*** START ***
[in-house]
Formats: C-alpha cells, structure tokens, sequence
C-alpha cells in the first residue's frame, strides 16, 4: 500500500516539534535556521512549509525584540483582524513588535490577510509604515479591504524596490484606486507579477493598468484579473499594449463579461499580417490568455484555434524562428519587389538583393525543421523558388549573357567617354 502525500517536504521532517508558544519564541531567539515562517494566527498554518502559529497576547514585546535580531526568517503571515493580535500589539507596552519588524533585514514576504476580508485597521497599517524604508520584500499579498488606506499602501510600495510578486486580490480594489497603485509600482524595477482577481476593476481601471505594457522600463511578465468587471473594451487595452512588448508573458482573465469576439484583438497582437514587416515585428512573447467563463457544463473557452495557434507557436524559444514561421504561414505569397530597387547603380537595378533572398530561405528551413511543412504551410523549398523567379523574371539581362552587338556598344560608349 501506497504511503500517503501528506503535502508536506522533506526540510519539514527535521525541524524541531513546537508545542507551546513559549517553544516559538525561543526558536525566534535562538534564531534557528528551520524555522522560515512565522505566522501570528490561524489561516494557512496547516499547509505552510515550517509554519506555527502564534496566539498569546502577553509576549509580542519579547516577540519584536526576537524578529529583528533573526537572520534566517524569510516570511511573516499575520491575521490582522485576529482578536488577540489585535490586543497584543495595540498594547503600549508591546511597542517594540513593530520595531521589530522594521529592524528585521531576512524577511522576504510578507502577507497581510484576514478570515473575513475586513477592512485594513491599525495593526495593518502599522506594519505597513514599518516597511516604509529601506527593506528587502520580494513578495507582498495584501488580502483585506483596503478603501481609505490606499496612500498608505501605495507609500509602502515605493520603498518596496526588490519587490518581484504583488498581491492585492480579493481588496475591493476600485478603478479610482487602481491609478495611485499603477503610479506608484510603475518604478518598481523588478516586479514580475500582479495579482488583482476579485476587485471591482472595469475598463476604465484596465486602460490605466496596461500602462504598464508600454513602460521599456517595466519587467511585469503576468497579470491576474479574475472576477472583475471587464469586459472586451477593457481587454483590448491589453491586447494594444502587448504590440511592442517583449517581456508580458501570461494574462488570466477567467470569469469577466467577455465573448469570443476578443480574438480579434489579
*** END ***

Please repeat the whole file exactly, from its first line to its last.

[in-house]
Formats: C-alpha cells, structure tokens, sequence
C-alpha cells in the first residue's frame, strides 16, 4: 500500500516539534535556521512549509525584540483582524513588535490577510509604515479591504524596490484606486507579477493598468484579473499594449463579461499580417490568455484555434524562428519587389538583393525543421523558388549573357567617354 502525500517536504521532517508558544519564541531567539515562517494566527498554518502559529497576547514585546535580531526568517503571515493580535500589539507596552519588524533585514514576504476580508485597521497599517524604508520584500499579498488606506499602501510600495510578486486580490480594489497603485509600482524595477482577481476593476481601471505594457522600463511578465468587471473594451487595452512588448508573458482573465469576439484583438497582437514587416515585428512573447467563463457544463473557452495557434507557436524559444514561421504561414505569397530597387547603380537595378533572398530561405528551413511543412504551410523549398523567379523574371539581362552587338556598344560608349 501506497504511503500517503501528506503535502508536506522533506526540510519539514527535521525541524524541531513546537508545542507551546513559549517553544516559538525561543526558536525566534535562538534564531534557528528551520524555522522560515512565522505566522501570528490561524489561516494557512496547516499547509505552510515550517509554519506555527502564534496566539498569546502577553509576549509580542519579547516577540519584536526576537524578529529583528533573526537572520534566517524569510516570511511573516499575520491575521490582522485576529482578536488577540489585535490586543497584543495595540498594547503600549508591546511597542517594540513593530520595531521589530522594521529592524528585521531576512524577511522576504510578507502577507497581510484576514478570515473575513475586513477592512485594513491599525495593526495593518502599522506594519505597513514599518516597511516604509529601506527593506528587502520580494513578495507582498495584501488580502483585506483596503478603501481609505490606499496612500498608505501605495507609500509602502515605493520603498518596496526588490519587490518581484504583488498581491492585492480579493481588496475591493476600485478603478479610482487602481491609478495611485499603477503610479506608484510603475518604478518598481523588478516586479514580475500582479495579482488583482476579485476587485471591482472595469475598463476604465484596465486602460490605466496596461500602462504598464508600454513602460521599456517595466519587467511585469503576468497579470491576474479574475472576477472583475471587464469586459472586451477593457481587454483590448491589453491586447494594444502587448504590440511592442517583449517581456508580458501570461494574462488570466477567467470569469469577466467577455465573448469570443476578443480574438480579434489579